Dr. Linda Amaral-Zettler is a microbial ecologist and a biological oceanographer by training. Research in the Amaral-Zettler laboratory investigates the relationships between microbes and the environment, focusing on mechanisms that determine microbial diversity, distribution, survival, and impact on local and global processes.
Working in diverse environments ranging from pH extreme freshwaters to oligotrophic open-ocean systems the unifying goal of her research is to explain patterns of microbial diversity and distribution over space and time, to understand how microbial communities are formed, and to reveal the role they play in ecosystem functioning. She led the NSF-funded MIRADA-LTERS project that carried out all-taxon microbial biodiversity inventories and is exploring large-scale patterns in microbial biogeography across the 13 aquatic US Long Term Ecological Research Sites.
As part of the Woods Hole Center for Oceans and Human Health, her laboratory employs next generation sequencing techniques to understand the presence and persistence of pathogens and harmful algal blooming species in the natural and man-made environment, and pathogen pollution along trade routes via the aquarium fish pet trade.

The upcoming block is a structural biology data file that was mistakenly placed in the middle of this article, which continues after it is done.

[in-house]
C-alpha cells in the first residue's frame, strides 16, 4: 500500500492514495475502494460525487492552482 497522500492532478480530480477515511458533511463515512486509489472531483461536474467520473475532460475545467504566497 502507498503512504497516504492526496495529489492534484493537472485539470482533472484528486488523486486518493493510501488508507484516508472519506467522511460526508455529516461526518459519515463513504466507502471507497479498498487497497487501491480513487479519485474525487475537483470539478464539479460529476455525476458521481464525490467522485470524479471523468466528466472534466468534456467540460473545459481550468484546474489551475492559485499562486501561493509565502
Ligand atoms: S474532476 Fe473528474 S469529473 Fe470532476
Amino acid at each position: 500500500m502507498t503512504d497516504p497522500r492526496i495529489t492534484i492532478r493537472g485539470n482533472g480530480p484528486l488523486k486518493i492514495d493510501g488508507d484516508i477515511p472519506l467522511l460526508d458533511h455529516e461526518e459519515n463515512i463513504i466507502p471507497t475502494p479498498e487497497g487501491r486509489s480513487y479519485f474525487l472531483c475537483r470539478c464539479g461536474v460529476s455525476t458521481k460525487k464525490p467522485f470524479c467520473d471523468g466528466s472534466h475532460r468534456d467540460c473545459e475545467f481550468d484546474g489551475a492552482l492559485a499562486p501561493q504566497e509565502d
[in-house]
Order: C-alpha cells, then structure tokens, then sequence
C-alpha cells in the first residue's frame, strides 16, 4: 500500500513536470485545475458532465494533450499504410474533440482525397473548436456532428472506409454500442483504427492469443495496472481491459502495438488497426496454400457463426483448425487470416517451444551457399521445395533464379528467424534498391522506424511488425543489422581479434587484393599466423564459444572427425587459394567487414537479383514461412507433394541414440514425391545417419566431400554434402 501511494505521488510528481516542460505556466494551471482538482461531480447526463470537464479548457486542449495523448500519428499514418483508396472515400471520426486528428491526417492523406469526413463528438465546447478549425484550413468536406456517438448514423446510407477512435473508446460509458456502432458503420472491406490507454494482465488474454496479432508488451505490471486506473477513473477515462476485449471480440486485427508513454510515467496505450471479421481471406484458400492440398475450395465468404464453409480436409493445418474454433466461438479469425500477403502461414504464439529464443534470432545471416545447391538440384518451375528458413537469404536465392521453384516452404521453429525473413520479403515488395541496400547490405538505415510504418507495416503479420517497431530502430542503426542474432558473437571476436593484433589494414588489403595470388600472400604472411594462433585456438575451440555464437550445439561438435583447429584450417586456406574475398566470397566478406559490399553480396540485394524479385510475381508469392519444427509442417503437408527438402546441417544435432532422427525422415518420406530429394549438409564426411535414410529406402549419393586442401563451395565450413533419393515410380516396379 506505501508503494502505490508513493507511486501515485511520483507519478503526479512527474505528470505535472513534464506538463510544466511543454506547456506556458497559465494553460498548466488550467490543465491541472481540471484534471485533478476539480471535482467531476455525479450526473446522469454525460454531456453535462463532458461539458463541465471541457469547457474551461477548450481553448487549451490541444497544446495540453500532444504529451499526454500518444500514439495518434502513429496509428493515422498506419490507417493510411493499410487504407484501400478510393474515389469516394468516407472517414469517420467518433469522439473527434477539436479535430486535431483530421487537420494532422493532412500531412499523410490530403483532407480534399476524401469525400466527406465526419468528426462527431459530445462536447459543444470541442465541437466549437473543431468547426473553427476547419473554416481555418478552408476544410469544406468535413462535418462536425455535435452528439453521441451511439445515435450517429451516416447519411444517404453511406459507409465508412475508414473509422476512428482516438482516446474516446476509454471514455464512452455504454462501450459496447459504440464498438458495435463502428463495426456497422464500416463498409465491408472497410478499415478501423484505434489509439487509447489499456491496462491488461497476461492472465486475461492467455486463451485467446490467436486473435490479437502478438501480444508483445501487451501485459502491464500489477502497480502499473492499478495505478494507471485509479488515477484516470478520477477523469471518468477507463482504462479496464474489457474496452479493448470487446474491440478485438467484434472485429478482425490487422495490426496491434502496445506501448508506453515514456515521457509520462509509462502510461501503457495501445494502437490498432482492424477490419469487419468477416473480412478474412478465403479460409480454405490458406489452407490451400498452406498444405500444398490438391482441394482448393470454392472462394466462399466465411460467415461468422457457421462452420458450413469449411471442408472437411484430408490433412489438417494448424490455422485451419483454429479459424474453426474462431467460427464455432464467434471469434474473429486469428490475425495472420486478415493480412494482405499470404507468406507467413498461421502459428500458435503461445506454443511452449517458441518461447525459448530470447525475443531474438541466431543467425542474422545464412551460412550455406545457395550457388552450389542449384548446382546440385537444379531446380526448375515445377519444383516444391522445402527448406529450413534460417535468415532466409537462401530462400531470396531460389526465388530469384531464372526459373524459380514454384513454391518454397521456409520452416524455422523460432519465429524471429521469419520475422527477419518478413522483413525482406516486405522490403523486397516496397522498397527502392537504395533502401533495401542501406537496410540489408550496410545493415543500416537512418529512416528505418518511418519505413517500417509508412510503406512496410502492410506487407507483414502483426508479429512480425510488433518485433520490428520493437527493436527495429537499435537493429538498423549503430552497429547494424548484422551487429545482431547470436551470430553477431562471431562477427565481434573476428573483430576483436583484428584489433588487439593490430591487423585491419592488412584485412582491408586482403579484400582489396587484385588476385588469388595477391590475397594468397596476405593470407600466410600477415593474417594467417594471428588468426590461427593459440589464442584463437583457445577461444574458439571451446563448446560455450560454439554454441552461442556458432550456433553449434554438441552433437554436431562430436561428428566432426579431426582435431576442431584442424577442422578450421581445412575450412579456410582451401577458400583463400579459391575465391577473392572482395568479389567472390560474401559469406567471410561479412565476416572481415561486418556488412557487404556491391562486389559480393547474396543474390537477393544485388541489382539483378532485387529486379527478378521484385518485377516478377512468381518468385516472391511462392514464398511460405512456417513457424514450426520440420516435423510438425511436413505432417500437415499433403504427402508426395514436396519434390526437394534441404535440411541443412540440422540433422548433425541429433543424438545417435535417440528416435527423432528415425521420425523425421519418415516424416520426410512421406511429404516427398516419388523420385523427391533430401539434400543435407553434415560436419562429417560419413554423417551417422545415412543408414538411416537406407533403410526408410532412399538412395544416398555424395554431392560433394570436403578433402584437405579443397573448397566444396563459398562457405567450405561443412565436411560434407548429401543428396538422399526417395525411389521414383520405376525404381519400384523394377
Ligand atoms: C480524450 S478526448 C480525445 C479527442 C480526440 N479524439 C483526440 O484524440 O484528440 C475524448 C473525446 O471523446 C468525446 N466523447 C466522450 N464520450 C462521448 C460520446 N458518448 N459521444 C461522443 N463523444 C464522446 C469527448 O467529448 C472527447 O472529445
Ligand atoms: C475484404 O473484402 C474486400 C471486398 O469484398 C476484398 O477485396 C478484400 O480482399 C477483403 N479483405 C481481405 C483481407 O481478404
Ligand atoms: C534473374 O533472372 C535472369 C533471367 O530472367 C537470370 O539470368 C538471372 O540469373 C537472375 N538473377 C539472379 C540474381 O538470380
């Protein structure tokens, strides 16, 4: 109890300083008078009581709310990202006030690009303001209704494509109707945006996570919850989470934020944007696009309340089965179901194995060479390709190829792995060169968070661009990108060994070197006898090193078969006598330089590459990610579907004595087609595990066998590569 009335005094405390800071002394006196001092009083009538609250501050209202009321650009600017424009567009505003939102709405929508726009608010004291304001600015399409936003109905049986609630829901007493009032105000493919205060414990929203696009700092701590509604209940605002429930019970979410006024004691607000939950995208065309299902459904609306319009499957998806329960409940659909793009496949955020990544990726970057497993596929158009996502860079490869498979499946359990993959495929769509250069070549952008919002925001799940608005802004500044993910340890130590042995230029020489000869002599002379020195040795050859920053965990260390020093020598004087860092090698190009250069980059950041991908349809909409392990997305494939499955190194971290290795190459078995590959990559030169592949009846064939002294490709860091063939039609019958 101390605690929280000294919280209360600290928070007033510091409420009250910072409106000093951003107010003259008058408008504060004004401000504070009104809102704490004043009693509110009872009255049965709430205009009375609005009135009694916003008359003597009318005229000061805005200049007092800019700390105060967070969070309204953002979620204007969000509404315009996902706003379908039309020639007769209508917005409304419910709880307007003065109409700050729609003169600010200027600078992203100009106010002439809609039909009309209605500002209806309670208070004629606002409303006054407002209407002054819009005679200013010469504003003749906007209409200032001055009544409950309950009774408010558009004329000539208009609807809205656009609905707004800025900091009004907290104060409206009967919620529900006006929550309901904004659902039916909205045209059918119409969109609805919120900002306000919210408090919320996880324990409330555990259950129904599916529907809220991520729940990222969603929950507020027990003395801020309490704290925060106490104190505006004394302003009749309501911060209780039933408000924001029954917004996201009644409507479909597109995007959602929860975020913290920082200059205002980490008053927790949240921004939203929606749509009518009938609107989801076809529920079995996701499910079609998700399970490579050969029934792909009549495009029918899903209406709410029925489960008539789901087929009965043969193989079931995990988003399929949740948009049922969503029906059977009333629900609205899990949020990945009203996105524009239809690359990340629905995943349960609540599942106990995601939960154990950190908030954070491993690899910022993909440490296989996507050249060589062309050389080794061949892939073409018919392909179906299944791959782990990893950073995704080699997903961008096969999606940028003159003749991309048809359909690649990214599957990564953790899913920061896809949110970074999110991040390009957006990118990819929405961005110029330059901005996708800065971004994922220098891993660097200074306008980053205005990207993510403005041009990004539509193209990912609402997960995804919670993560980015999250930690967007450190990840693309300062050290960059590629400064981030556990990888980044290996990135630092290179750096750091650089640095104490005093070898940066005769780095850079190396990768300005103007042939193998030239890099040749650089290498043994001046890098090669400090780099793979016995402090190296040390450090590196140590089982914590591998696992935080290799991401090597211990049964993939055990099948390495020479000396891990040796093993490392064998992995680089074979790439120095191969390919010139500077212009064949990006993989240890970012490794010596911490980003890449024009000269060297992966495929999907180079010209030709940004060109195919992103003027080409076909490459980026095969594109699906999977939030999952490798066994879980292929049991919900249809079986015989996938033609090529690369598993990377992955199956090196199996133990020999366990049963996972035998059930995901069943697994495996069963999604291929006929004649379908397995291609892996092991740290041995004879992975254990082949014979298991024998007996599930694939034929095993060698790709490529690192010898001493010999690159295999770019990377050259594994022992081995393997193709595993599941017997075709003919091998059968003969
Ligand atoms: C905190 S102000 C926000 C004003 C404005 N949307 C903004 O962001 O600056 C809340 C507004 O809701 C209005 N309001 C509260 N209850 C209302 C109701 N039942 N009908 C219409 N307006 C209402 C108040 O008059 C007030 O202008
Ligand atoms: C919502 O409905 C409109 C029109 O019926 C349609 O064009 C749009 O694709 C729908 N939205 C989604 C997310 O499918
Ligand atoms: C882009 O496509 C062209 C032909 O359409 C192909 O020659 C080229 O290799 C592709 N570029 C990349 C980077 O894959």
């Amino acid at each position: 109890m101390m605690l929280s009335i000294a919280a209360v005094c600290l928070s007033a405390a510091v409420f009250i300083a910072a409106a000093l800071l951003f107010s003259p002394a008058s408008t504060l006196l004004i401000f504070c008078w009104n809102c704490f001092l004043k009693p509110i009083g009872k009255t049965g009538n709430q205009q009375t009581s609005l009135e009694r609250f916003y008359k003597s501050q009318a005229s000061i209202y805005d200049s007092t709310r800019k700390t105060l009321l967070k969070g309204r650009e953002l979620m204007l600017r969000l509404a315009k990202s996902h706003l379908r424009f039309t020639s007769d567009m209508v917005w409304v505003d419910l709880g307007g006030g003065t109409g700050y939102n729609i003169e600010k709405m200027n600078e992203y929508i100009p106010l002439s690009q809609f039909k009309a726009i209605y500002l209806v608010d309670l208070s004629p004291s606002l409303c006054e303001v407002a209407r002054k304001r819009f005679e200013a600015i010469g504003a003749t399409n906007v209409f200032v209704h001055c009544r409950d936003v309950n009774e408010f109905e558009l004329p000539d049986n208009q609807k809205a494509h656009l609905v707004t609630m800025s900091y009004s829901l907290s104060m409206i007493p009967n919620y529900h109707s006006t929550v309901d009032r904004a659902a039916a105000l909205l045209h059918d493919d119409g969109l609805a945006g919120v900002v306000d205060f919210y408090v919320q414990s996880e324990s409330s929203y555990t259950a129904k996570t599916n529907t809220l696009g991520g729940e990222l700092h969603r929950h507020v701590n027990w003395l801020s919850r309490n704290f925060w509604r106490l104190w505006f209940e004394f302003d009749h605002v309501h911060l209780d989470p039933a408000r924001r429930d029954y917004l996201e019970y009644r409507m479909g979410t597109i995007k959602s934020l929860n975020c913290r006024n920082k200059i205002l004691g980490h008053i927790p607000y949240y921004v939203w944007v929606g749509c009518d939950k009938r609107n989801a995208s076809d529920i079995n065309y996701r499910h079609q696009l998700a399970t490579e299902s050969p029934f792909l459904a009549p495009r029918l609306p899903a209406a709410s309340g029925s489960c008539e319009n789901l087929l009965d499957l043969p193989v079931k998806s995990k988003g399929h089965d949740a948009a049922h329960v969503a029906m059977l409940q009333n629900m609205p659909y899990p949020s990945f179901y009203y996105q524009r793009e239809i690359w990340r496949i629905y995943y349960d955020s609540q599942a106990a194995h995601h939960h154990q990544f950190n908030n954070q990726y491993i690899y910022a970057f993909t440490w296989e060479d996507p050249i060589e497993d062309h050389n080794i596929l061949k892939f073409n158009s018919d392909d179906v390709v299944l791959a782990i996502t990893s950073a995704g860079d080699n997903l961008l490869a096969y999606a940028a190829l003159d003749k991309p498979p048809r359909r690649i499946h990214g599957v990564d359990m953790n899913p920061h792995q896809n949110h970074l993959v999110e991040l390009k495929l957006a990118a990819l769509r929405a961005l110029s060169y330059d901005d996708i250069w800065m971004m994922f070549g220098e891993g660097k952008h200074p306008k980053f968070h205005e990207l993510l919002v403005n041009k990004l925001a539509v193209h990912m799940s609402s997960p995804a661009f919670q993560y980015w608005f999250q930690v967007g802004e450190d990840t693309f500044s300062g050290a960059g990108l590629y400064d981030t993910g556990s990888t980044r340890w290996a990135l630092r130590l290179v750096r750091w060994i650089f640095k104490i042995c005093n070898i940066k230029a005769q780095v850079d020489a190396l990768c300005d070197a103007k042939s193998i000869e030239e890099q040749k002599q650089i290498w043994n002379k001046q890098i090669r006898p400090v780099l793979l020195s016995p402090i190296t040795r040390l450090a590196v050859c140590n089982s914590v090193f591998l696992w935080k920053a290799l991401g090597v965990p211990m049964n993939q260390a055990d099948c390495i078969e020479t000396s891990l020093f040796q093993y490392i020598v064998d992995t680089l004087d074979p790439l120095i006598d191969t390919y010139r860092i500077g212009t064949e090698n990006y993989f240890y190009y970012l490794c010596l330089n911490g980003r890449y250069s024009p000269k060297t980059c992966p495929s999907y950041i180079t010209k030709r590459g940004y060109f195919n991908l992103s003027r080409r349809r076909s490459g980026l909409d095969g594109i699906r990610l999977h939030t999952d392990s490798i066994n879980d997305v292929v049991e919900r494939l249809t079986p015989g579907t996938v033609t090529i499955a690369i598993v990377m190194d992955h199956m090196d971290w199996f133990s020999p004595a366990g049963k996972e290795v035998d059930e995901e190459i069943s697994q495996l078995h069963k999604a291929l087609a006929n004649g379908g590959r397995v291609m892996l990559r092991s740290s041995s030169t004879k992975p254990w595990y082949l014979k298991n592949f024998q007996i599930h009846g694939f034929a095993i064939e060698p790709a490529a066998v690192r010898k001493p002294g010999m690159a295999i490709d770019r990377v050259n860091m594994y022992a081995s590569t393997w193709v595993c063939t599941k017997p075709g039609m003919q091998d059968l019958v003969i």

With collaborators she is probing the diversity, function and fate of microbes inhabiting plastic marine debris in the open ocean, a community known as the “Plastisphere”. Her research spans the fields of microbial ecology, molecular ecology, molecular evolution, cell-physiology, phylogenetics, comparative molecular biology and biogeography.